A Florida UTMA account is a savings vehicle for minors, established under the Uniform Transfers to Minors Act. It allows adults to transfer assets to a child, with the funds managed by a custodian until the child reaches adulthood, typically offering tax benefits and control over when the child accesses the money.

It provides a convenient way for individuals to gift or transfer assets to minors without the need for a formal trust.

Florida UTMA accounts can hold a variety of assets, including cash, real estate, and securities, under the stewardship of a custodian until the minor reaches a specified age.

Florida UTMA, ITF Accounts, and Gifts

Key Features of Florida UTMA Accounts

  1. Custodianship: An adult, typically a parent or relative, acts as the custodian of the UTMA account, managing the assets on behalf of the minor until they reach the age of majority specified in the UTMA, which can be up to 25 years in Florida, though the standard age is 21.
  2. Flexibility in Assets: UTMA accounts in Florida can contain a wide range of assets, not just cash and stocks. They can include life insurance policies, annuities, real estate, and other forms of property.
  3. Tax Benefits: While not tax-exempt, UTMA accounts offer some tax advantages. The first $1,100 of unearned income in an UTMA account is generally tax-free for the minor, and the next $1,100 is taxed at the child’s tax rate, which is typically lower than adult rates.
  4. Simplicity: Setting up an UTMA account is typically simpler and less costly than establishing a trust. It does not require the ongoing management and administrative duties associated with more complex trusts.

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How Do Florida UTMA Accounts Work?

Money in a Florida UTMA account is considered property of the minor child, not an asset owned by the custodian parent or grandparent. A judgment against the custodial parent may not be satisfied from the child’s assets in the custodial account.

A judgment creditor’s writ of garnishment served upon a bank should not affect money held in the name of the judgment debtor’s properly titled custodial account. The creation and funding of a Florida UTMA account may be challenged as a fraudulent transfer if it is shown to be primarily intended to protect money from the parent’s creditor.

Florida UTMA, or FUTMA, accounts are sometimes confused with other types of financial accounts established for the benefit of a minor child, namely “ITF,” “POD,” or “TOD” accounts. An ITF account refers to an account at a bank or other financial institution where the owner has title to the money or other assets in trust for another person.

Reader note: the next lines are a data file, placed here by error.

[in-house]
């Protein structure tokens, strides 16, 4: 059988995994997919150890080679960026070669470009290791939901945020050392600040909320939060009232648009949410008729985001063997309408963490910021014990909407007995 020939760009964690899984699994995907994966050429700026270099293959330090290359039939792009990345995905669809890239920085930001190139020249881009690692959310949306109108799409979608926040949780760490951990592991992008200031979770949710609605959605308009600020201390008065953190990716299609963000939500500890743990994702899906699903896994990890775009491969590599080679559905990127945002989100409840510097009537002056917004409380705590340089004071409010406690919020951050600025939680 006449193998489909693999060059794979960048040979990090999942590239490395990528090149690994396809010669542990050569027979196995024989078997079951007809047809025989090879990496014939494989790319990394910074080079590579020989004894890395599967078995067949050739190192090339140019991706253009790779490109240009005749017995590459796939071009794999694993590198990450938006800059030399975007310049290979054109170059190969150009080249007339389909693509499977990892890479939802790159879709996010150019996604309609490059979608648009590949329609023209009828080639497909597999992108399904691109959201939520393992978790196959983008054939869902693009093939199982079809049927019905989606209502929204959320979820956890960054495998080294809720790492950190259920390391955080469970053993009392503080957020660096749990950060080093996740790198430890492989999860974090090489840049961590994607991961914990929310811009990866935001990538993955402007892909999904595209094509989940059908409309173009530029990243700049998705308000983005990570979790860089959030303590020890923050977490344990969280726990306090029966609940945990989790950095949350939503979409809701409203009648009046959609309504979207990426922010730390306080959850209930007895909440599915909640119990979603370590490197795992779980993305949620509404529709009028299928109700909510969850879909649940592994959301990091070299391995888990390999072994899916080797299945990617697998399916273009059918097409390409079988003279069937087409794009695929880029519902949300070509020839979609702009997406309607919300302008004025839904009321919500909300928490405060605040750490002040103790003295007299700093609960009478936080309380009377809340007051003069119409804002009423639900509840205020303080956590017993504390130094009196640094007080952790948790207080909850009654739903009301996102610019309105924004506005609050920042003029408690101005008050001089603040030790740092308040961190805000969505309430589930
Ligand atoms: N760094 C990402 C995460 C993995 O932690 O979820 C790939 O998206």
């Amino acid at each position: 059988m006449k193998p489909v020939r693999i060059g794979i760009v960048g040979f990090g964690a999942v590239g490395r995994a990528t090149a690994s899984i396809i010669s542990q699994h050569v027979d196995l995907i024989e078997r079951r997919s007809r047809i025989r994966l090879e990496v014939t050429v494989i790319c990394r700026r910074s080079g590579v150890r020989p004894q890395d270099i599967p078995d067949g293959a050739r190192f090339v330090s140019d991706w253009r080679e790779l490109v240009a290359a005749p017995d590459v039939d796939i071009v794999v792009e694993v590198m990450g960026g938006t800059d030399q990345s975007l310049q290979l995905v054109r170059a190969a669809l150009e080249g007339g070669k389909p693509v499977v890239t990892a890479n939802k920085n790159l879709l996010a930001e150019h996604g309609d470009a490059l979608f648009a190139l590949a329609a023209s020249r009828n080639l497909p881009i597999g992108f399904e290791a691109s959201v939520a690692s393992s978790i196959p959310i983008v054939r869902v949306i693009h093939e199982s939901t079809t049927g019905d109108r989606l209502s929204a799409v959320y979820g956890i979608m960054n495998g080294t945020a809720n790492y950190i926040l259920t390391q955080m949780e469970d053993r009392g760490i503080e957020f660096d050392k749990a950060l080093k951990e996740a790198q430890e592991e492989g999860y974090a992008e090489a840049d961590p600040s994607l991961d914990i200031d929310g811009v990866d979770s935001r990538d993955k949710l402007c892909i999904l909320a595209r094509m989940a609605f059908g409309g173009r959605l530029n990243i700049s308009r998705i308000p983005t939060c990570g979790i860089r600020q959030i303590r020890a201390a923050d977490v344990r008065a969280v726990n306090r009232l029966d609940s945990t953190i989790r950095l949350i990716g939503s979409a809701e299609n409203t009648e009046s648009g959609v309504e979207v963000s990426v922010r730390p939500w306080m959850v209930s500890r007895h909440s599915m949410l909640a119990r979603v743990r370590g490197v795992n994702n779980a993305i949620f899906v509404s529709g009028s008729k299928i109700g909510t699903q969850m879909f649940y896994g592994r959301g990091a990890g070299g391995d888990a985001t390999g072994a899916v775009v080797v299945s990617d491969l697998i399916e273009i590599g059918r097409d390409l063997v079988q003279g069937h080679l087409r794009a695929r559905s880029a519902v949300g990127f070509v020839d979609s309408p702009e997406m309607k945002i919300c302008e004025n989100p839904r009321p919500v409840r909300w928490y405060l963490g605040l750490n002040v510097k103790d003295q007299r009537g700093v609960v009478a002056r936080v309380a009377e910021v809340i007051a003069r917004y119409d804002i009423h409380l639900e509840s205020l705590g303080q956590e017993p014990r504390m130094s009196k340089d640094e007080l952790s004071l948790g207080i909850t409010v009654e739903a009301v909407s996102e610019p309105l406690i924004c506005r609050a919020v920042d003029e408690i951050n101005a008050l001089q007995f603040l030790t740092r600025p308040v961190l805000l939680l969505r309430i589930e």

A “pay on death” (POD) account or a “transfer on death” (TOD) account directs that the money is to be transferred to a named beneficiary upon the death of the account owner. ITF, POD, and TOD, accounts have the same effect and accomplish the same goal. The money is paid to named beneficiaries upon the owner’s death.  These accounts are efficient estate planning tools because they transfer assets to beneficiaries without the necessity of a probate proceeding.

Considerations for Setting Up a Florida UTMA Account

  • Choosing a Custodian: Carefully consider who will manage the account, as this person will have control over the assets until the minor reaches adulthood.
  • Specifying Termination Age: While the default age of termination is 21 in Florida, it can be extended to 25. Decide at what age the minor should receive the assets.
  • Impact on Financial Aid: Assets in an UTMA account are considered the property of the minor and can affect eligibility for financial aid for college.

Asset Protection for ITF, POD, and TOD Accounts

ITF, POD, and TOD accounts do not provide any asset protection for the lifetime owner. Money in these accounts belongs to the owner during the owner’s lifetime, and the owner has the right to withdraw money from the account during their lifetime. Just as the owner has complete access to the money, a creditor of the owner can also get the funds to collect a judgment.

A judgment creditor may garnish money held in an ITF, TOD, or POD account to execute a judgment against the owner during the owner’s lifetime. A creditor of the designated beneficiary or heir shown on the account title may not garnish the account during the owner’s lifetime because the money does not yet belong to the designated beneficiary or heir, and the owner may amend the death beneficiary.